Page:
The race is on to work out a deal to sort out the financial crisis in Greece after a last-chance EU summit was called off.
Now sceptical European creditors are trying to come to an agreement amongst themselves – as today is the self-imposed deadline to decide how to save the Greek economy from total financial collapse.
Greece wants €53.5bn from Europe’s bailout fund but as it’s already been bailed out three times in the past five years – potential creditors want guarantees.
There is pressure on Greek PM Alexis Tsipras to prove he can be trusted to put tight austerity measures in place to bring the country’s finances back from ruin.
There are rumours France and Germany are in disagreement over what Europe should expect from Greece in return for the money, but a French official denied this.
He said: “There is no fear of a rift and we will find strong cohesion.”
France is reportedly helping the Greek PM prepare the reform proposals that are his lifeline to international aid over the coming days or weeks, however Germany apparently said Greece needs to do much more to receive help.
This is crunch time for Greece as it is in serious danger of financial collapse. The economy is in freefall and the country faces big debt repayments soon.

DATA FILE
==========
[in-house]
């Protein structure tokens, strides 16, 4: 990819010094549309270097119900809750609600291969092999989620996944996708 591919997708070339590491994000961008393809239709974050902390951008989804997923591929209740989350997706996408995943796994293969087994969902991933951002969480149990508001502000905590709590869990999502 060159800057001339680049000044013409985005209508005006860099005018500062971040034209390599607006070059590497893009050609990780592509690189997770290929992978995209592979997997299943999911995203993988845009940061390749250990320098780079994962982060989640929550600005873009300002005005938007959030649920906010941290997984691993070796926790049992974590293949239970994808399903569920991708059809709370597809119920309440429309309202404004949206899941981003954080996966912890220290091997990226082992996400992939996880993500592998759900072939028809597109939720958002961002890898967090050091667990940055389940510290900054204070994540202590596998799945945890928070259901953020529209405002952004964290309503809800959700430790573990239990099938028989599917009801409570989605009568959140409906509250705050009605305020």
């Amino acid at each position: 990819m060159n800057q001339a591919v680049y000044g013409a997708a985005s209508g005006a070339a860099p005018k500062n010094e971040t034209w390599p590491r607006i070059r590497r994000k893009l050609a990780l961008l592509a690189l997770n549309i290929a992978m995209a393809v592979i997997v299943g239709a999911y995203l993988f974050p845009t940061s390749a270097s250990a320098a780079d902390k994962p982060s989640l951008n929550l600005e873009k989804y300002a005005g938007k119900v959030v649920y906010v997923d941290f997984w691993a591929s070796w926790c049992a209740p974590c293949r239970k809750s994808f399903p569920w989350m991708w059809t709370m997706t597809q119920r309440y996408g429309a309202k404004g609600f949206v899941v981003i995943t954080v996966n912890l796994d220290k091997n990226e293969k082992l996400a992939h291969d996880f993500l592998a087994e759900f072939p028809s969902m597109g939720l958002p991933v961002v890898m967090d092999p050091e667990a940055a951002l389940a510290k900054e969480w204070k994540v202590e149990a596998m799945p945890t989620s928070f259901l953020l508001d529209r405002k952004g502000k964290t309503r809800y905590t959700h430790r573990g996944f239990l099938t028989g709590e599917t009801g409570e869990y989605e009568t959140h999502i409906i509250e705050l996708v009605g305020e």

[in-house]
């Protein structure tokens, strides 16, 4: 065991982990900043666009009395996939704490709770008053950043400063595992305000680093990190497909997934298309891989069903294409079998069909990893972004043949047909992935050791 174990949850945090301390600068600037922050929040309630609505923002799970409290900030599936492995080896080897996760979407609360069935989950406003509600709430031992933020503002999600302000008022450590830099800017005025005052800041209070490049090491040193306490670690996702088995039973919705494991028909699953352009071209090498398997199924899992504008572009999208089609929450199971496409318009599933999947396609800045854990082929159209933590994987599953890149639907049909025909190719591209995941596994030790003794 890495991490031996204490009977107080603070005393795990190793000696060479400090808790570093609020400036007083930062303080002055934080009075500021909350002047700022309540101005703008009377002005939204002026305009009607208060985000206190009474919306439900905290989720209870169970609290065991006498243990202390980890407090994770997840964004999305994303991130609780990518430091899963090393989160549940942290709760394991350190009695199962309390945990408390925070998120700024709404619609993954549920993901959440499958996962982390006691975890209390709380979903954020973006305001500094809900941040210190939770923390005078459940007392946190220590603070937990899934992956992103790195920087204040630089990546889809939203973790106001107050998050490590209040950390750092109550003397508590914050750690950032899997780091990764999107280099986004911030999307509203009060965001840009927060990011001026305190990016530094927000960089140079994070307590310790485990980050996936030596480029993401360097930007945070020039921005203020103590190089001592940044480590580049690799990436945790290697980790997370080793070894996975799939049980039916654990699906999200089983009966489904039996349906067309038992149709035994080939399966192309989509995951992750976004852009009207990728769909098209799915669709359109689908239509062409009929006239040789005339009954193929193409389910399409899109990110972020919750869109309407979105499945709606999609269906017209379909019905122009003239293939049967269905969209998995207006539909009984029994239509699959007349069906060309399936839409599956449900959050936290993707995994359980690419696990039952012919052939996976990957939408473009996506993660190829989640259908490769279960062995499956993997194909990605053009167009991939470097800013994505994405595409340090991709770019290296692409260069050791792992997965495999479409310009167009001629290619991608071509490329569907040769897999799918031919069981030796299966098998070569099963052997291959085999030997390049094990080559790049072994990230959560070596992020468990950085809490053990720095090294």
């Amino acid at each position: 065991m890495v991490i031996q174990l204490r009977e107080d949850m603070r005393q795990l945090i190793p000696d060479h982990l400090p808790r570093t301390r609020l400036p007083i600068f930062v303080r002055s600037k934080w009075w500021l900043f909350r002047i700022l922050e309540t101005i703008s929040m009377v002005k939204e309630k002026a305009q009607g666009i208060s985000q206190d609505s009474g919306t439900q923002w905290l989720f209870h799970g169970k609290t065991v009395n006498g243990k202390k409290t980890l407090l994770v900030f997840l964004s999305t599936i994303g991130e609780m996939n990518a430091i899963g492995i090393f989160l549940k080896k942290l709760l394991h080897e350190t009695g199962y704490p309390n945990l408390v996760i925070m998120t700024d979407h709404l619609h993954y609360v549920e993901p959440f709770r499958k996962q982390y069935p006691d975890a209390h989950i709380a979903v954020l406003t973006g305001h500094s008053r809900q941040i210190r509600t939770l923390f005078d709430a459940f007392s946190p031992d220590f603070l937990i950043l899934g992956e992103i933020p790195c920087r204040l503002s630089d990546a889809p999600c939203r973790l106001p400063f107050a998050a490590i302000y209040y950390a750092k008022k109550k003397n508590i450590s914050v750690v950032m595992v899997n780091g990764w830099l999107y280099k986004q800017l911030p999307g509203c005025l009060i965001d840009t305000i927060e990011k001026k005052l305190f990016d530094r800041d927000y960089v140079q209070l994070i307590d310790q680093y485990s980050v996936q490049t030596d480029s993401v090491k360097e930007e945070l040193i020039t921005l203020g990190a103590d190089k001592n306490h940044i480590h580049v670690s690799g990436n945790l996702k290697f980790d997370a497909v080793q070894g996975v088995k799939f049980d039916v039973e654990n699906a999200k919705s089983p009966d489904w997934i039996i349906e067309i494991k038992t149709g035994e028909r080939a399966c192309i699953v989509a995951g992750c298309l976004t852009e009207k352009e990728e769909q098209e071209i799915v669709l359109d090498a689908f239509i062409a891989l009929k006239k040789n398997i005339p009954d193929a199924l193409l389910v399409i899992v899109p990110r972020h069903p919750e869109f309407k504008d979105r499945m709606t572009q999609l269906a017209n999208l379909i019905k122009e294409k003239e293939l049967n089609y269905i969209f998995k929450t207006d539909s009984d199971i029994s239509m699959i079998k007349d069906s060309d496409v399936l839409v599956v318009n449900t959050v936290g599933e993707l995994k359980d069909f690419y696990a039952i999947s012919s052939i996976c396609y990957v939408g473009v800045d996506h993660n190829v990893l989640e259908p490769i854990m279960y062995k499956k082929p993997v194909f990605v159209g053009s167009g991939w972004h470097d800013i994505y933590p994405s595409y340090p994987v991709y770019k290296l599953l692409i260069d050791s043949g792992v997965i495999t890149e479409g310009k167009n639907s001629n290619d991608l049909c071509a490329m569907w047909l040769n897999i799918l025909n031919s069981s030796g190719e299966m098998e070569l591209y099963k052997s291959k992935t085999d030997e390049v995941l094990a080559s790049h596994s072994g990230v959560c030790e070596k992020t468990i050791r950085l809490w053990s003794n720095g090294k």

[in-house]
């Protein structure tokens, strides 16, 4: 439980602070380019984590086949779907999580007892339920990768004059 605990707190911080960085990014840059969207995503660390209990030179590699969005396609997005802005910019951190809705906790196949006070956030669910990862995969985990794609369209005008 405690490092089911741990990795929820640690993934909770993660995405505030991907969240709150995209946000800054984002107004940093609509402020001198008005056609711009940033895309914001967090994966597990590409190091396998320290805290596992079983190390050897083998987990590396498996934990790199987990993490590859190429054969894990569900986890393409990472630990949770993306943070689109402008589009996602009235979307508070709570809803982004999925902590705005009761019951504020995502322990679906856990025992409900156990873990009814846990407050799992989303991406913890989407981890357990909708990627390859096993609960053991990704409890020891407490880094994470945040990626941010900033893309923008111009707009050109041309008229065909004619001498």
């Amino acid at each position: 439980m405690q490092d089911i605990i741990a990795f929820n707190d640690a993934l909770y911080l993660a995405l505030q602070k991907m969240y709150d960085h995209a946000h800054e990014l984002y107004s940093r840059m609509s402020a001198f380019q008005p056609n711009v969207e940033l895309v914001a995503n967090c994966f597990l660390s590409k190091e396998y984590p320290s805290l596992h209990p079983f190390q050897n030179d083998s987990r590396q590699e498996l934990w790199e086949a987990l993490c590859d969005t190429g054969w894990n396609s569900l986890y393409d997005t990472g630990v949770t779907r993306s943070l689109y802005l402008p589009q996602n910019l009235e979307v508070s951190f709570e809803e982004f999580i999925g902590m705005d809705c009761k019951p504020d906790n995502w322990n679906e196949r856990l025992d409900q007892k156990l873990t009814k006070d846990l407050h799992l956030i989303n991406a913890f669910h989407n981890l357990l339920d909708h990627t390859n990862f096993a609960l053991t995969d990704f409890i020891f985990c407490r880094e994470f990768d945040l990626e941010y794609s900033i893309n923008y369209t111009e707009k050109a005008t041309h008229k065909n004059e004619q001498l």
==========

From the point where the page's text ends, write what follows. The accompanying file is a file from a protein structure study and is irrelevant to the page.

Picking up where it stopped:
Banks have been shut for a around a fortnight and ATM withdrawals have a daily limit of €60.
“We have lost so much time we cannot afford to lose time any more,” Italian finance minister Pier Carlo Padoan said as he arrived for talks today.
“We continue to work to establish the conditions to start negotiations, which is the real target. It is not about closing a deal.”
However, in a sign that a dramatic Greek exit from the euro would not happen today, a full summit of the European Union’s 28 leaders was cancelled.
Instead, the eurozone’s 19 leaders, including Mr Tsipras, were meeting this afternoon to assess the outcome of the finance ministers’ talks and plot a further way ahead.